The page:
Local Government Disaster Debris Disposal Information

Previous Procedures related to Disposal Waste Modifications by Jurisdictions are available upon request.

Disaster and Class II Disposal Waste

Under previous reporting in the Disposal Reporting System (DRS) system, all disaster debris and designated waste (a.k.a Class II waste) was reported in the mixed solid waste (MSW) disposal stream and appeared in the Default Reporting-Year Disposal Amount tons in the Electronic Annual Report (EAR) for the purposes of calculating an annual per capita disposal rate.  Jurisdictions could submit a Report-year disposal modification certification, and sufficient documentation of the waste, to receive a Disposal Reduction Credit that may be applied to reducing the annual calculated per capita rate.

Beginning with the start of Recycling and Disposal Reporting System (RDRS),reporting by disposal facilities on July 1, 2019, disaster debris and designated waste outflows are reported separately from MSW disposal (“Disposal” – Resources Code – PRC 40192). Disposal modification requests as related to the electronic Annual Report (EAR), by jurisdictions, for this disposal type may not need to be submitted or tracked by jurisdiction reporters since they should no longer be included in Default Reporting-Year Disposal Amount tons total for the purposes of calculating an annual per capita disposal rate.

CalRecycle suggests that it may be helpful for jurisdictions to continue to document this type of disaster disposal in case there are reporting issues as the reporting facilities input data.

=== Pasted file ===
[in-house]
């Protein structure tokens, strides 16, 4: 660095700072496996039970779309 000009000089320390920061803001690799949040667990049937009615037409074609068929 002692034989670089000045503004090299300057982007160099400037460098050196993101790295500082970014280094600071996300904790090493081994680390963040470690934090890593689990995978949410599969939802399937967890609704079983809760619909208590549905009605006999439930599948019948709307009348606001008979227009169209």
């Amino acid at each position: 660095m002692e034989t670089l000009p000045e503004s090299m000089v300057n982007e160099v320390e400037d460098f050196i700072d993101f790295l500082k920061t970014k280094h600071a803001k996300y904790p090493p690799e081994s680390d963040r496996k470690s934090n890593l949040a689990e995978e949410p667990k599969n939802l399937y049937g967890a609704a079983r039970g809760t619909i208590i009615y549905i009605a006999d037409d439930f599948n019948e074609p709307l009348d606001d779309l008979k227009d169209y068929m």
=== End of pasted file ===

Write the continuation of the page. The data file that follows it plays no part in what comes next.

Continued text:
• If a jurisdiction believes these types of waste have been included in the disposal total, they should contact the reporting facilities to have RDRS updated.
  • If that cannot be completed, the disposal tons could be considered as misallocations in the “Reporting-Year Disposal Amount (tons)” field of the EAR and requested changes documented in the Reporting Year Disposal Modification Certification Sheet (PDF).

Jurisdictions impacted by any disaster should still make maximum efforts to recycle, reuse, or otherwise divert from disposal as much of the debris and other non-hazardous waste received by the solid waste facility as possible. See California Code of Regulations (CCR), Title 14, Division 7, Chapter 9, Article 9, section 18794.2 (g)(2).

  • Verify that the claimed disaster is a declared disaster or public emergency; that is, a local emergency or a state of emergency has been duly proclaimed.
    • A state of emergency can only be proclaimed by the Governor (see Governor’s Office Newsroom).
    • A local emergency may be proclaimed only by the governing body of a city, county, or city and county, or by an official designated by ordinance adopted by that governing body.
    • Chapter 14 of the disaster plan provides additional details on who may duly proclaim a disaster.

Visit the CalRecycle Disaster Debris Recovery Operations page for more detailed information for homeowners, contractors, and debris removal operations.

If you have additional questions about local government’s role in managing disaster debris or RDRS reporting changes, contact RDRS@calrecycle.ca.gov or your CalRecycle Local Assistance Representative.